New Mexico has state preemption of firearms laws, so local governments may not restrict the possession or use of firearms. In 1986, Article 2, Section 6 of the state constitution was amended to say, "No law shall abridge the right of the citizen to keep and bear arms for security and defense, for lawful hunting and recreational use and for other lawful purposes, but nothing herein shall be held to permit the carrying of concealed weapons. No municipality or county shall regulate, in any way, an incident of the right to keep and bear arms."
New Mexico is a "shall issue" state for the concealed carry of handguns, and permits the open carry of loaded firearms. An applicant for a concealed carry permit must be a resident of New Mexico and at least 21 years of age. Each permit specifies the category and caliber of handgun that may be carried, but is also valid for a smaller caliber. The applicant must complete a state approved training course that includes at least 15 hours of classroom and firing range time, and must pass a shooting proficiency test for that category and caliber of handgun. A permit is valid for four years, but license holders must pass the shooting proficiency test every two years.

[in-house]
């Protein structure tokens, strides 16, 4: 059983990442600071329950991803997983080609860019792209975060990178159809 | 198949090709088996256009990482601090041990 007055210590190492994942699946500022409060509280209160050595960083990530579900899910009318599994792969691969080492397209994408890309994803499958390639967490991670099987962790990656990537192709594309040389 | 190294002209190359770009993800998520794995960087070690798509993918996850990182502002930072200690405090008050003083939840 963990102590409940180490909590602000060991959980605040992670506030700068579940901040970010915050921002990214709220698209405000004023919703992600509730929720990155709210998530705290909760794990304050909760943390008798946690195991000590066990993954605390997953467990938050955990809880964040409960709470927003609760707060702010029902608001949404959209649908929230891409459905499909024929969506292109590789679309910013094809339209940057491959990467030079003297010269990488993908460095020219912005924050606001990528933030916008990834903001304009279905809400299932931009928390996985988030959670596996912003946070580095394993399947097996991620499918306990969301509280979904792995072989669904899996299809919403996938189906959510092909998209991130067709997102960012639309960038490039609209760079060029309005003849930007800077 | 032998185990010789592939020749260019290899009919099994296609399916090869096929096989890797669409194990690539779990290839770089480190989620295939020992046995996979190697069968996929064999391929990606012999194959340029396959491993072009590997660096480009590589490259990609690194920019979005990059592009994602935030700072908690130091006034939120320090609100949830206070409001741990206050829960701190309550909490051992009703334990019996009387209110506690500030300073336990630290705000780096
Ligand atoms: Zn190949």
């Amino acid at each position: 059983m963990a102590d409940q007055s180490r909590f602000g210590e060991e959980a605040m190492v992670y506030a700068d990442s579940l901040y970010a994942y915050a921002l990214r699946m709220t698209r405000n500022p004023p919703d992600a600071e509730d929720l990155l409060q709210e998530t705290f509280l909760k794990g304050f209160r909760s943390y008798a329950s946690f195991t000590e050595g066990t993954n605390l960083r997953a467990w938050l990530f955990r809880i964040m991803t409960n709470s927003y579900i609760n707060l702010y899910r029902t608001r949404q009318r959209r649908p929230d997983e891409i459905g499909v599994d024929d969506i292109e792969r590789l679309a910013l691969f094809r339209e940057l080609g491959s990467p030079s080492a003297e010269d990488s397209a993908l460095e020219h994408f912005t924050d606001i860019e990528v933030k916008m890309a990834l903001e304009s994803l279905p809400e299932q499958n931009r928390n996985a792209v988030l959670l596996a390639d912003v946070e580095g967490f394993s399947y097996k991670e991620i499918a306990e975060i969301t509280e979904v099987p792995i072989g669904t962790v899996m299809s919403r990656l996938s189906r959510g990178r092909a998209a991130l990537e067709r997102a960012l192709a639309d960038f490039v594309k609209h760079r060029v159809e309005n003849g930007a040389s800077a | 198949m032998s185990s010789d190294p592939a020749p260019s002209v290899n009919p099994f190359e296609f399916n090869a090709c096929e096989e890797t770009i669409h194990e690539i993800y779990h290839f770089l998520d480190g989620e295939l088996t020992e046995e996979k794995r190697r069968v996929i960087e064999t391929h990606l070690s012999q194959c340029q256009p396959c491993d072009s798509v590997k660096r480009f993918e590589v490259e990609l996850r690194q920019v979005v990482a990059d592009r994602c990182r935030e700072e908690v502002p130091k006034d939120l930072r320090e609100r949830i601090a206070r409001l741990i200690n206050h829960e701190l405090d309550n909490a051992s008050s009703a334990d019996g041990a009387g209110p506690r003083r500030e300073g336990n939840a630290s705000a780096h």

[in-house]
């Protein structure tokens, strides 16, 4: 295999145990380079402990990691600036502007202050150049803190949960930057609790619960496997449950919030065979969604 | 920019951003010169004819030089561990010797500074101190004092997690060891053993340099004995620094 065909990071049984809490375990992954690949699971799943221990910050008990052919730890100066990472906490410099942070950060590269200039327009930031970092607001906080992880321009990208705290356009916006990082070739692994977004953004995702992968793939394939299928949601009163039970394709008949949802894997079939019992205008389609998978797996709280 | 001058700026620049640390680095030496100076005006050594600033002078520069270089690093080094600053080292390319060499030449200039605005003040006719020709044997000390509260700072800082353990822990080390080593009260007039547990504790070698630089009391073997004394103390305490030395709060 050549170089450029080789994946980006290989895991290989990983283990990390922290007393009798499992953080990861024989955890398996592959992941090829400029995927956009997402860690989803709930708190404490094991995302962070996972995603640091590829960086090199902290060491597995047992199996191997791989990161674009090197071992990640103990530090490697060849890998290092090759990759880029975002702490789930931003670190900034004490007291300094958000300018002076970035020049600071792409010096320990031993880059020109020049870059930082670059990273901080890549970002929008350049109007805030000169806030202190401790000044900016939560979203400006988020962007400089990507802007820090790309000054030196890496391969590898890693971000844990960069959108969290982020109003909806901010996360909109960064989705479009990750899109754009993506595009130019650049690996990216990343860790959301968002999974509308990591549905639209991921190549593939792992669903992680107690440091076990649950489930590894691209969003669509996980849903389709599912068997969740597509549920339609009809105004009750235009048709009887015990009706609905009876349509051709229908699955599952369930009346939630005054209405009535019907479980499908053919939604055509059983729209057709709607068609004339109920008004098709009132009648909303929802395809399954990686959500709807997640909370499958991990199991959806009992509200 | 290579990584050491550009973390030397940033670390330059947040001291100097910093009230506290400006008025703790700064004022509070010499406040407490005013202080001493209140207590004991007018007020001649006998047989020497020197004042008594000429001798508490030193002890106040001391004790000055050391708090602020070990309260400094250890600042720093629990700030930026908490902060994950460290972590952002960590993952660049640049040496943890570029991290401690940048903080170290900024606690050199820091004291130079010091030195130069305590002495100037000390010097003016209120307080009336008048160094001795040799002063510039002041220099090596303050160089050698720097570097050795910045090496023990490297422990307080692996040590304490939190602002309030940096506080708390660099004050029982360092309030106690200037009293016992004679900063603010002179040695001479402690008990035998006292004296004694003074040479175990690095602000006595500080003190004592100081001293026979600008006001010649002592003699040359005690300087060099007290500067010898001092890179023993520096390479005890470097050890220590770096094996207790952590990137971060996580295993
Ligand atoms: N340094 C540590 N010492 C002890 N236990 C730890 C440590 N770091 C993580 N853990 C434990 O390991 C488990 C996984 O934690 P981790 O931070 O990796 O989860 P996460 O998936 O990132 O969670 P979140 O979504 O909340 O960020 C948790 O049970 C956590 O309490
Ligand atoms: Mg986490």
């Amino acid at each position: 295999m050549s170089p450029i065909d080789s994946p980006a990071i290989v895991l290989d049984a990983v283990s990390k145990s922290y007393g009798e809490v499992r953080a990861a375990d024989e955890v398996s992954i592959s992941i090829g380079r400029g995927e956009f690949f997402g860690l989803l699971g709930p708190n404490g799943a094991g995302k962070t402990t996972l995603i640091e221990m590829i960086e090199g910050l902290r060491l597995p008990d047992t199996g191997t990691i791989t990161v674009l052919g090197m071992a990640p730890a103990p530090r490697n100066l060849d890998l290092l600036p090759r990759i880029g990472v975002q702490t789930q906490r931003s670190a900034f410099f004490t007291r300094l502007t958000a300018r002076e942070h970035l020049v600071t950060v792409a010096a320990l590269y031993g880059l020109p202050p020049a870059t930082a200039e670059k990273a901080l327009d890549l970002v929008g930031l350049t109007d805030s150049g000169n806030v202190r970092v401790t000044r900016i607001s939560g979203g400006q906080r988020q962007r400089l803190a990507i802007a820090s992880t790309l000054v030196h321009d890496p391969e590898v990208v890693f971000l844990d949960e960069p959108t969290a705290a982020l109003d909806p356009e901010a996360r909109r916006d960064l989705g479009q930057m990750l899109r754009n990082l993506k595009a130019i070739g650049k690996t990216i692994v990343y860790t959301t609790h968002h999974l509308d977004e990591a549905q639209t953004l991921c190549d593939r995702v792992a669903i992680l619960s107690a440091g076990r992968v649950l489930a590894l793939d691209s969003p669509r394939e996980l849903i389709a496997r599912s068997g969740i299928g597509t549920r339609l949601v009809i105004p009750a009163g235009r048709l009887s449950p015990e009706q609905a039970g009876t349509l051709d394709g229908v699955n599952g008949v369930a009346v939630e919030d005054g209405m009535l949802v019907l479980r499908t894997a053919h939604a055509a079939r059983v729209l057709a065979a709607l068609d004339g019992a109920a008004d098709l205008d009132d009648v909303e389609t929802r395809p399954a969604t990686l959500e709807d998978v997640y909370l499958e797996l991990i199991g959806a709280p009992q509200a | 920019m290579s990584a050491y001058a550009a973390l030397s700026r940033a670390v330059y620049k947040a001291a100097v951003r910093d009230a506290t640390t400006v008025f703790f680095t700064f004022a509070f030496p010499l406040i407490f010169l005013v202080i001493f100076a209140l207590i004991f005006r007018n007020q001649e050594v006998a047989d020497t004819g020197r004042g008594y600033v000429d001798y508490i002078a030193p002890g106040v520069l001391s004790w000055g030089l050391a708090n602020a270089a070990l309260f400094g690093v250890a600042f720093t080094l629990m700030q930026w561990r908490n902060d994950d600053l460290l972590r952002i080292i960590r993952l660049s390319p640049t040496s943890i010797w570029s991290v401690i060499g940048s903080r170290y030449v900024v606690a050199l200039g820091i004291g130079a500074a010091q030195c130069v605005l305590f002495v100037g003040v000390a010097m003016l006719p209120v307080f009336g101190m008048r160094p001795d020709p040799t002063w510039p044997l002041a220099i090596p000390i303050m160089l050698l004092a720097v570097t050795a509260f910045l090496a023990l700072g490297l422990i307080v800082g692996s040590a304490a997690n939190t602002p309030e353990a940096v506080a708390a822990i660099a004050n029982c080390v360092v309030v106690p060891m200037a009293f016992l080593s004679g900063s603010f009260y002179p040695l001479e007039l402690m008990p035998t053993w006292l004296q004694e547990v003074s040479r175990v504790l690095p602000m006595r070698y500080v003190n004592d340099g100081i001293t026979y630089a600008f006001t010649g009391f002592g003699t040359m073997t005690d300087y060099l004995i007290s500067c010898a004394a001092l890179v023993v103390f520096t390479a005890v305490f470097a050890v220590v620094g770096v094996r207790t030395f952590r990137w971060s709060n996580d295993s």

When it comes to gun control advocates in New Mexico they sometimes forget the state is largely rural state, where old Hispanic families have hunted, ranched and farmed the mountain valleys and mesas since Spanish settlers first arrived in the 1500s, efforts to restrict firearms have been viewed warily. New Mexico is a place where you can bring your gun almost anywhere. You can even carry your weapon openly in the Capitol, if you wish — one of only a few states that allow open or concealed carry in their statehouses.
New Mexico does not have a law based on the castle doctrine, per se. However, the state’s self-defense statute does not require victims to retreat when they or their property come under attack. The law, which has been on the books since 1907, is somewhat vague. Courts have held in past rulings that deadly force must be merited; in other words, a landowner cannot justifiably shoot someone merely for trespassing on his property.